The American Revolution was not simply a series of impersonal events. Men and women made fateful, often difficult decisions that led to the great clash.
There was a notable numberof patriots from Boston. The prevalence of shipping in Boston made Bostonians especially resent the restrictions on trade. Maybe its legacy of religious quarrels with the Church of England made Bostonians more rebellious. Its long history of town meetings and self-rule may have led New Englanders to be most wary of royal authority. Perhaps a combination of these and other factors led the city of Boston to be the leading voice against British authority.
The following patriots were all citizens of one great city: Boston.
James Otis was one of the first opponents of British taxation policies. As early as 1761, Boston merchants hired him to provide legal defense against British search warrants. His widely distributed pamphlet, The Rights of the British Colonists Asserted and proved, was one of the first legal criticism of Parliament’s taxation policies. A large man with a big heart for British liberties, he was perceived by many in London to be the center of treasonous American activity. But Otis also saw himself as fiercely loyal to the English Constitution. Once he stormed into Boston's Royal Coffee House to face drawn swords because his loyalty had been called into question. Violence ensued. Otis was so severely beaten that he never really recovered; making him somewhat of a martyr around Boston.
Samuel Adams was perhaps the fieriest supporter of American liberty in the 13 colonies. He drew a sharp distinction between the evils of the British Empire and simple American life. His skills as a political organizer drove the colonies toward declaring independence. Adams chaired the Boston town meeting that led to the Boston Tea Party. He was a leader in organizing and rabble-rousing. He served as an active member of the Sons of Liberty.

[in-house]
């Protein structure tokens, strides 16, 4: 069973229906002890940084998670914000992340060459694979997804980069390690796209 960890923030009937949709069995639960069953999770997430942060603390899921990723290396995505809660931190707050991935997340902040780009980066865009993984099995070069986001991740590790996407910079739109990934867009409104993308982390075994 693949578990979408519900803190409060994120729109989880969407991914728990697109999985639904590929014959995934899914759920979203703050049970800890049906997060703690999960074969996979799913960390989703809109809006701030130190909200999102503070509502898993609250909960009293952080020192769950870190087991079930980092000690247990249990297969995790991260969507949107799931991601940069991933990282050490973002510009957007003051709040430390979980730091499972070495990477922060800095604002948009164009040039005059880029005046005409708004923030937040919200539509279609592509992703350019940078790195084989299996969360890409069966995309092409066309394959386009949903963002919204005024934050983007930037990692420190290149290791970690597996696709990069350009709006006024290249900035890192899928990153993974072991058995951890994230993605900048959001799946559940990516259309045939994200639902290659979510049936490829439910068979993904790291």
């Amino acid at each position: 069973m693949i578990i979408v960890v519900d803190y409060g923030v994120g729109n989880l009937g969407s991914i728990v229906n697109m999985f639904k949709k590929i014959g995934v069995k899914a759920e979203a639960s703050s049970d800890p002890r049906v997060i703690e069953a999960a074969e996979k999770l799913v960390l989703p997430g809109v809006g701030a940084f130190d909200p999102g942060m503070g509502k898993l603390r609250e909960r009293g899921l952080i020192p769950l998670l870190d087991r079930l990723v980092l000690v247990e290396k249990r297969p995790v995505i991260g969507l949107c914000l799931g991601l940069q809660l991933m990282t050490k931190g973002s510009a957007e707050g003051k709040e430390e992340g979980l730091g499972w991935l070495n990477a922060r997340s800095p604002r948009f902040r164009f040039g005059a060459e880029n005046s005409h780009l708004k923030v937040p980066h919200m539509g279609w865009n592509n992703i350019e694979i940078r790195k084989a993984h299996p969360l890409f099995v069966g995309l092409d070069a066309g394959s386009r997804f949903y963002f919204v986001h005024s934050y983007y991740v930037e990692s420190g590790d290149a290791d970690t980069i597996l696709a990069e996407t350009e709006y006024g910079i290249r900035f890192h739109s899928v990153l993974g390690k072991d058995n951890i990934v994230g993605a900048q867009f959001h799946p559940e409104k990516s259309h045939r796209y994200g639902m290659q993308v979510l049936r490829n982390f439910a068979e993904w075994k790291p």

John Adams was Samuel Adam’s cousin and just as big a patriot. He received early fame as a defense attorney for the British soldiers in the Boston Massacre trial.
He provided the wording of the resistance message sent to George III that was adopted by the First Continental Congress. John and Samuel Adams represented the radical wing of the Second Continental Congress that demanded armed struggle against Britain. He was also a member of the committee of five who drafted the Declaration of Independence.
John Hancock earned the early displeasure of British officials as a major smuggler. The seizure of one of his ships brought a response from Bostonians that led directly to British occupation in 1768.
Hancock and Samuel Adams were the two agitators whose arrest was ordered by General Gage after the battles at Lexington and Concord. He was a rich man who had much to lose by resisting Britain. Nevertheless, he did not bend.
Paul Revere was a silversmith, with humbler means than the other mentioned patriots. His famous midnight ride that warned of the advancing British troops was only one of his revolutionary actions. He was also an illustrator. His engravings were used by patriots as anti-British propaganda, particularly his famous engraving of the Boston Massacre.
Source: The Boston Patriots
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